This volume, although titled as though it focuses on the connections between the Dead Sea Scrolls and Christian origins, is in fact a collection of some of Fr. Fitzmyer's essays which relate to a wide range of scrolls-related topics. Indeed, some of the essays are not at all related to questions of Christian origins as some might expect or hope from the title. For instance, a paper on the language of Aramaic Levi, a work preserved in Aramaic at Qumran and in an early medieval manuscript from a Cairo synagogue, can hardly be said to deal with questions of Christian origins. Likewise, essays on the text of Tobit at Qumran, the question of the community's identity, and the fate of the Teacher revered by the community are difficult to connect, at least at first sight, with issues in Christian origins.
The slightly misleading title of the book, however, should not discourage readers from devoting careful attention to it. Apart from one article first published in 1987 and another authored for inclusion in this volume, the essays reflect Fitzmyer's work on the scrolls during the last decade, and thus provide substantial insight into his thinking on the scrolls as it has come to be through nearly a half-century of work with them. Because of his long involvement with the scrolls Fitzmyer is rightly revered among fellow critics for his sage insight, even if he fails at times to persuade his audience. It is a mark of his gravity that his proposals regarding early Jewish messianism in general, and with regard to the scrolls in particular, have evoked sustained replies from John J. Collins, another prominent scrolls scholar, and someone considered by most to be the leading authority on early Jewish messianism. Indeed, Fitzmyer surfaces some elements of that longstanding debate especially in the essay titled, "Qumran Messianism" (the paper to have been newly authored for this volume). And even if Collins may have the better argument in the debate, Fitzmyer's proposals are worth considering, especially as an aspect of the scrolls' relationships to early Christian origins. This volume offers plenty of opportunity for such an encounter, since four of the essays deal to varying degrees with issues and texts related to Qumran messianism.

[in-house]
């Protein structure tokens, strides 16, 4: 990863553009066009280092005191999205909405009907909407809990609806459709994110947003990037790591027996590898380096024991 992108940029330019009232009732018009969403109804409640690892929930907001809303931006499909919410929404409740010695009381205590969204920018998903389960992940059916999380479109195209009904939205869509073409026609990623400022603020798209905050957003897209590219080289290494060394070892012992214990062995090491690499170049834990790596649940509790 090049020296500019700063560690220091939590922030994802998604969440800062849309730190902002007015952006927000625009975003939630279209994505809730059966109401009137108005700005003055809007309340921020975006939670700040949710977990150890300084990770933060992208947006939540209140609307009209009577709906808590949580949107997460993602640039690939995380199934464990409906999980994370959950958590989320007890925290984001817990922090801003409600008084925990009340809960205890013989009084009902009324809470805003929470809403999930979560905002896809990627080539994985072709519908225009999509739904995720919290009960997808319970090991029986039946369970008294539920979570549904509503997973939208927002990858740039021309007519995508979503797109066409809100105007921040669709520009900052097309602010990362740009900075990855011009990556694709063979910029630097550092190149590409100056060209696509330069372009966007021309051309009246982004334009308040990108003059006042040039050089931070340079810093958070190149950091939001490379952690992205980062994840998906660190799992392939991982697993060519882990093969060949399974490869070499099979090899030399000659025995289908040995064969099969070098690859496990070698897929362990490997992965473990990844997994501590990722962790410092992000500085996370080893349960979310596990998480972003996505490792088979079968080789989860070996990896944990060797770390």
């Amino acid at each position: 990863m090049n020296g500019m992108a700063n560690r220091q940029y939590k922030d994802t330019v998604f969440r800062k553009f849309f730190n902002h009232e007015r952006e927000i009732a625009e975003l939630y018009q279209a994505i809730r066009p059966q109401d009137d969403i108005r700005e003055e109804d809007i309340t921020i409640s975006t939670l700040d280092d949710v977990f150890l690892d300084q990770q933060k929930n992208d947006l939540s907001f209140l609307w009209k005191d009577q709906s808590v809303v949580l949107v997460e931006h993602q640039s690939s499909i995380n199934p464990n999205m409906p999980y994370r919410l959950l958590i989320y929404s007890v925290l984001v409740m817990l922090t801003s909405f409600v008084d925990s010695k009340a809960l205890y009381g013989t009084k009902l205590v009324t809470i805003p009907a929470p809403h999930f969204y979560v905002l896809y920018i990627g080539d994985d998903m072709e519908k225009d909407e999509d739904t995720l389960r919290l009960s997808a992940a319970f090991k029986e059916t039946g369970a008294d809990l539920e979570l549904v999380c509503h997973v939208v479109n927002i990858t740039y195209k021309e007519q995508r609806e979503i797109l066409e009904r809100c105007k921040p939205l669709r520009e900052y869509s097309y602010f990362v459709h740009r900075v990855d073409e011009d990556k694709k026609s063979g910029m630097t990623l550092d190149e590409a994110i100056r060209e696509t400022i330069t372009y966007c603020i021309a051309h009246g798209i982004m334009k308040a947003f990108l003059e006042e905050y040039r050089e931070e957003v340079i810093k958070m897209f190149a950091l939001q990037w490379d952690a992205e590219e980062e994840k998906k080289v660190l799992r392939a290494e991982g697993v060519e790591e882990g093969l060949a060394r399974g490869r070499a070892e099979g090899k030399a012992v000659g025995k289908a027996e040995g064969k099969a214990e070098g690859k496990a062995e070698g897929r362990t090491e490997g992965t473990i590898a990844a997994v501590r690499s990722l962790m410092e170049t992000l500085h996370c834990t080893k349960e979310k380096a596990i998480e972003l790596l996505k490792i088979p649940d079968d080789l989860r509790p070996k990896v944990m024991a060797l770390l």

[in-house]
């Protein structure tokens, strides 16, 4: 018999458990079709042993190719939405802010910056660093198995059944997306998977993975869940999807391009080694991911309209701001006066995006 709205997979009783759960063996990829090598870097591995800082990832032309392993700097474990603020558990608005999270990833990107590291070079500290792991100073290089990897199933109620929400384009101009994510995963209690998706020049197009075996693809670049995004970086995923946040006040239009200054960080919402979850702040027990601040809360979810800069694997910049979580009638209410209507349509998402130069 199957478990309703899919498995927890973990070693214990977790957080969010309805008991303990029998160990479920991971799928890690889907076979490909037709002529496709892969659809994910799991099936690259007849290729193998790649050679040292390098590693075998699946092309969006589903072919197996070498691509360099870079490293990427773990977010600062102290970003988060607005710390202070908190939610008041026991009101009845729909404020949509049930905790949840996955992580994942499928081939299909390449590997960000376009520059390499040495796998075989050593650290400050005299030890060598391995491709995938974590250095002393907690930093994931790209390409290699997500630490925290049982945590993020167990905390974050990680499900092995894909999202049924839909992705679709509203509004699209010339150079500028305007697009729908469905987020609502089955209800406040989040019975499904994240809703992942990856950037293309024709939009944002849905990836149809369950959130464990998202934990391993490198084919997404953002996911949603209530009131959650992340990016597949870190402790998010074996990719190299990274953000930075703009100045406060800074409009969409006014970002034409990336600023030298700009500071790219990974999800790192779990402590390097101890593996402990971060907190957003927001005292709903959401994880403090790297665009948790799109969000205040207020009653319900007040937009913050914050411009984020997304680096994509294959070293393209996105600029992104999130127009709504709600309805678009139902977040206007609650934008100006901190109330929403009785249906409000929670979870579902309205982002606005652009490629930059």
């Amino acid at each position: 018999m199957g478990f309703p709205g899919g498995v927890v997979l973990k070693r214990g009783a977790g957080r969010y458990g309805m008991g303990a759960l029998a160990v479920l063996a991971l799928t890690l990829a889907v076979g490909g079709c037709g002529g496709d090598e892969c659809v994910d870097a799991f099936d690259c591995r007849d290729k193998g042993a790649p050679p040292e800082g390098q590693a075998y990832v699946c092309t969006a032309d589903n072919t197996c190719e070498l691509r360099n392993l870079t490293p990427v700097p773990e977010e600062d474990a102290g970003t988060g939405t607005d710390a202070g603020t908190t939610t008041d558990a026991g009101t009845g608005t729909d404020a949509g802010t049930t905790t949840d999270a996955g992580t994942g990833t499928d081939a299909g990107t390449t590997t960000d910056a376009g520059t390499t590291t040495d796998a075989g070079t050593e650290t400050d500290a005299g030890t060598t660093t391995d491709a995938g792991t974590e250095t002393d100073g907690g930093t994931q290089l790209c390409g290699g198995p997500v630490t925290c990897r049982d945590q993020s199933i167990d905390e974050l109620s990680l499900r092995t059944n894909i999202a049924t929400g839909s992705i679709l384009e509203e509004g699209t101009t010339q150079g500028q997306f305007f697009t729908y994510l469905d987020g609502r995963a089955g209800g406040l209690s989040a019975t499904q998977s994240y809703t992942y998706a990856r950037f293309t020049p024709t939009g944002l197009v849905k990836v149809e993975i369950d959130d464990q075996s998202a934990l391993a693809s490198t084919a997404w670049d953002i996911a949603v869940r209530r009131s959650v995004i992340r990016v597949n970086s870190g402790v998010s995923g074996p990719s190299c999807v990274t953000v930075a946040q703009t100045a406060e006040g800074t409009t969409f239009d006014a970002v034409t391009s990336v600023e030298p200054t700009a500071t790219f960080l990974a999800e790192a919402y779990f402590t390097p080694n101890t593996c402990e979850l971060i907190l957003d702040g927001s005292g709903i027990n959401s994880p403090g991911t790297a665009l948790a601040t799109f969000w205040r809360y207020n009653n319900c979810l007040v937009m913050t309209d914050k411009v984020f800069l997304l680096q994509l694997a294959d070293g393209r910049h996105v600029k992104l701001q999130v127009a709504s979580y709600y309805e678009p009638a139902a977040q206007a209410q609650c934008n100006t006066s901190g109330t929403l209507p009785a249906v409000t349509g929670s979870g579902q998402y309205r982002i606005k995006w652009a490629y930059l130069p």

Along with the other essays already alluded to, the rest of the collection offers a well-rounded glimpse into the thought of this important Catholic Dead Sea Scrolls scholar. However, two words of caution for the readers of this review are in order. First, some of the essays are rather technical in nature and may not be as interesting to the general reader as others. For example, in one of the essays Fitzmyer reproduces his edition of the Tobit manuscripts from Qumran, complete with justifications for the readings he offers of the manuscripts (for which no photographic plates are included in this volume!) and textual notes comparing the text of Tobit at Qumran with other ancient witnesses to the book; for most readers such arcane details will hold little attraction. And second, if readers come to this book expecting to find testimony to direct connections between the Dead Sea Scrolls and early Christianity, they will be disappointed. If someone wishes for visions of early Christians arising from the mists of Qumran, Fitzmyer rightly frustrates them, offering instead the widely-held view that whatever tenuous connections the two movements did share were only in the realm of a partially-shared sociohistorical horizon and a common pool of biblical traditions from which both drew. Even with these two caveats, however, readers should not be deterred from using this as an opportunity to make Fr. Fitzmyer's acquaintance through his essays on the Dead Sea Scrolls. His work on the manuscripts from Qumran will stimulate generations of scholars to come as the task of synthesizing the now almost fully-published scrolls moves forward.